8 July saw the release of what will go down in our sector as a seminal report by Dame Carol Black. The report is a strong, evidence based, compassionate and well considered series of recommendations about how government and services can significantly improve treatment for those with drug problems in this country.
The report’s findings are a testament to the work of those at the front line and those with lived experience who have contributed to it. People with alcohol or drug issues have been some of the worst affected by years of government austerity. The report makes clear that significant and sustained cuts to specialist treatment services over a number of years have left their mark.
Paul Townsley, CEO of Humankind said:
“Now, more than ever there is a once in a generation opportunity to change the focus of drug treatment and make bold changes that will improve people’s lives. We fully support the recommendations in the Dame Carol Black review and will work with others across the sector to enable and facilitate the changes.
“The recommendation to have a greater focus on trauma informed care, mental health and more support for recovery communities is also very welcomed.
“To achieve this, the recommended additional funding is particularly welcomed alongside the strengthened national leadership and partnership working at the centre of government to drive change.”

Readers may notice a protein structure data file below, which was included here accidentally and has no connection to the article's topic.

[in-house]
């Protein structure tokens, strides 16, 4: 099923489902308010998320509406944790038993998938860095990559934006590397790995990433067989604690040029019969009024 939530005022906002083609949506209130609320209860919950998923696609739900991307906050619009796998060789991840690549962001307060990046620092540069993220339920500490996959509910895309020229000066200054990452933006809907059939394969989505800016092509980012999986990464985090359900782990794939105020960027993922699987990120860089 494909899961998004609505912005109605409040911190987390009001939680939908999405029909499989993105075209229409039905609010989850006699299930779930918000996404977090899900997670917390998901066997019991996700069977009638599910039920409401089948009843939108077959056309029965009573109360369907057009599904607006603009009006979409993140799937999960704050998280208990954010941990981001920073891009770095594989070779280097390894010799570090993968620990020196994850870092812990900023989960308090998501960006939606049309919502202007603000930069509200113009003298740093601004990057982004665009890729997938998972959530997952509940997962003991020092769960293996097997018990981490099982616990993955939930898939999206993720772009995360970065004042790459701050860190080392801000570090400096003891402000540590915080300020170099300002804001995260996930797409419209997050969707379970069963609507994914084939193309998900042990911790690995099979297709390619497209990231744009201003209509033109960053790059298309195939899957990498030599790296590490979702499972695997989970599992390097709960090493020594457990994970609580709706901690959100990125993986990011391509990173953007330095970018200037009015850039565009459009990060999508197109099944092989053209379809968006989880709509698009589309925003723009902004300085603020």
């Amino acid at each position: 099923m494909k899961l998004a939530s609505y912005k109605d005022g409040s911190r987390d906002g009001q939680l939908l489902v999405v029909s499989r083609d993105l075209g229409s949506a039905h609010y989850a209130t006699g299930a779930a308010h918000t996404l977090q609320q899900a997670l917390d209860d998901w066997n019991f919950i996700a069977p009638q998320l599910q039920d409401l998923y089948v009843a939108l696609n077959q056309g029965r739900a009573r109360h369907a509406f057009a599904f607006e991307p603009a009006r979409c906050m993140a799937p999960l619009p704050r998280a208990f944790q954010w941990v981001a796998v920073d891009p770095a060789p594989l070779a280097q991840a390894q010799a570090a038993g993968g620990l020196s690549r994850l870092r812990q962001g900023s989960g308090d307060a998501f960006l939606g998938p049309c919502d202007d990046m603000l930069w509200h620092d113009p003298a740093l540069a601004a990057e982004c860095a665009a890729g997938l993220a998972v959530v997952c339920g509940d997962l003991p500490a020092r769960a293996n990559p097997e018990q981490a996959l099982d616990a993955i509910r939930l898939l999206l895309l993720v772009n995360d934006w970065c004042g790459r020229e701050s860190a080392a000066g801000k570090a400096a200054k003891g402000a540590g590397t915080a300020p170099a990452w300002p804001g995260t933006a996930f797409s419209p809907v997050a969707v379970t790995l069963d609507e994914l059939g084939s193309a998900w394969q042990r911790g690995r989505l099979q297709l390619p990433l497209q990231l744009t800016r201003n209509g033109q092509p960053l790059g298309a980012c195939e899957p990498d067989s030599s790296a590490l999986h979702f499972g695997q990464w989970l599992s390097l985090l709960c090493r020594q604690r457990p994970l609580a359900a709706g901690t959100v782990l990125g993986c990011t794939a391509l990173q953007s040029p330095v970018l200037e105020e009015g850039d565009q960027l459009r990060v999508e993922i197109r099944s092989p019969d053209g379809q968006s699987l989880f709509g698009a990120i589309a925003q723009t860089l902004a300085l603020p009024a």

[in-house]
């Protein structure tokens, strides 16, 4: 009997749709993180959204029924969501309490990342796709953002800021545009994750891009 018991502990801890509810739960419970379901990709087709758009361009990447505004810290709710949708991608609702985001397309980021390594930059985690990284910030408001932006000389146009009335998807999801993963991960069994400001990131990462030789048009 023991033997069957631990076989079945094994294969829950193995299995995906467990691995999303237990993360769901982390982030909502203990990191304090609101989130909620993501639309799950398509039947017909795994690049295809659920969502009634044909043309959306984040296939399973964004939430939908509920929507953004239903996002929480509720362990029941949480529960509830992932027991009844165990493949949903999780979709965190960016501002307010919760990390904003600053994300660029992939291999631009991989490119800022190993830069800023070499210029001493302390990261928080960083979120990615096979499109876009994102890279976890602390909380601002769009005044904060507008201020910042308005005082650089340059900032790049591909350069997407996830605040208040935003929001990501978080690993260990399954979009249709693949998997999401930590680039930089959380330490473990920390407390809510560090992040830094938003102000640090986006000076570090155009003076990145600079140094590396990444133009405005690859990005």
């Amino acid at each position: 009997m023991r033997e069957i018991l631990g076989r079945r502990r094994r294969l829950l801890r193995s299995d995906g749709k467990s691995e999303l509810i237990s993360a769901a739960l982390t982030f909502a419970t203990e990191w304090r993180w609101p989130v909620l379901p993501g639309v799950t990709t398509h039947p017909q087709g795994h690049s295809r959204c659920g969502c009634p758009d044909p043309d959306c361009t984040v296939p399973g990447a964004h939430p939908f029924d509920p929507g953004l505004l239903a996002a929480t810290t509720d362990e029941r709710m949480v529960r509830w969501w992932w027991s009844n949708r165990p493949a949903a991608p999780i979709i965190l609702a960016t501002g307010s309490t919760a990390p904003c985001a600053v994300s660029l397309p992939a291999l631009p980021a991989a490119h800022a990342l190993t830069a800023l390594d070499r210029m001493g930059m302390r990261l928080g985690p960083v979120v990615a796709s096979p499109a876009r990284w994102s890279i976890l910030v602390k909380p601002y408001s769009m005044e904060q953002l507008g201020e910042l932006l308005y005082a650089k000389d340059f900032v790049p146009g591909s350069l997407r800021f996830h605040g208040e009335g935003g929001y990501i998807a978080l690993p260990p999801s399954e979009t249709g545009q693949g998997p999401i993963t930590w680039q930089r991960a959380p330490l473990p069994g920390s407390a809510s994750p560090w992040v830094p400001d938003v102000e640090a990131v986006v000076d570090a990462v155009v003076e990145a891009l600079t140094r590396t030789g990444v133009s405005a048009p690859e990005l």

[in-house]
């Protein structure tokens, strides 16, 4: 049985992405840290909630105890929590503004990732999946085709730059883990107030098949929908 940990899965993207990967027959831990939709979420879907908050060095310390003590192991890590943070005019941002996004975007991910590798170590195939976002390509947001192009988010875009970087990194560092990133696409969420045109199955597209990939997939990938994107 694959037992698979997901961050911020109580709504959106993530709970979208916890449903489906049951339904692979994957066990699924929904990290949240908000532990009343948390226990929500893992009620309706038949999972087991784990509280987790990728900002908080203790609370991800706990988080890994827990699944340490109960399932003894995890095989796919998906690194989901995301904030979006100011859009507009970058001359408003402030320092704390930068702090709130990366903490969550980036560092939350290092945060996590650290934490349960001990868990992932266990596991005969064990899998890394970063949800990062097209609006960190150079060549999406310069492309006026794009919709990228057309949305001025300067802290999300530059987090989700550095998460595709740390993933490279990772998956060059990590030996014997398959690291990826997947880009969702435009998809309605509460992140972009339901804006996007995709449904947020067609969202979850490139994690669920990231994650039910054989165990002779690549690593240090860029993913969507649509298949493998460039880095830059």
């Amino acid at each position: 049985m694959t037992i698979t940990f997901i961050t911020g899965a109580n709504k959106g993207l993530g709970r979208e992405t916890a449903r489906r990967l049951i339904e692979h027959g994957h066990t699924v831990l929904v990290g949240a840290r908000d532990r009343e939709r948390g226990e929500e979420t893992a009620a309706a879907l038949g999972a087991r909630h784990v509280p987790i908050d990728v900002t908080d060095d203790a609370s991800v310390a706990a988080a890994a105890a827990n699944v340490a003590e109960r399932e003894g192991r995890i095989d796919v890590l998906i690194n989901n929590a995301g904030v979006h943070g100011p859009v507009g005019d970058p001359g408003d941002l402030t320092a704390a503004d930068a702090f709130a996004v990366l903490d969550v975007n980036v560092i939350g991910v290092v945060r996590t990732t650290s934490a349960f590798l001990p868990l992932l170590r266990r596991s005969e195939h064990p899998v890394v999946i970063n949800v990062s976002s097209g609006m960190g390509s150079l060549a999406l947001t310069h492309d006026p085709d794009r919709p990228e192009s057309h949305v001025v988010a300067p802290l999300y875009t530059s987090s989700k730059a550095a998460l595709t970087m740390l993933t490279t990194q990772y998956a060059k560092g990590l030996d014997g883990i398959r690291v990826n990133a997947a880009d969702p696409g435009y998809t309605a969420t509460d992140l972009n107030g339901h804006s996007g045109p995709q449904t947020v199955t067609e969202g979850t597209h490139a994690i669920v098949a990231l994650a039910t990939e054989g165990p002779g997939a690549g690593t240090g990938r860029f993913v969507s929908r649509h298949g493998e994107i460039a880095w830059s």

Humankind responded to the call for evidence as part of the information-gathering phase of part 2 of the review with our Medical Director, Dr Roya Vaziri, and our CEO, Paul Townsley key contributors. We were asked to share evidence, insights and experiences of the challenges involved in harm reduction, drug prevention, treatment and recovery and it feels like our services and those who use them were genuinely heard.
We now urge government to fully embrace the changes laid out in this report, and include a significant raft of multi-departmental changes across government to prioritise some of the most vulnerable people in society and develop a multi-year funding settlement to significantly increase both the quality and the quantity of treatment across England. Nothing less is required to reverse the trends of increased drug and alcohol related deaths, serious reductions in life expectancy in some of the most deprived communities we serve and an improvement in support for the workforce who support them.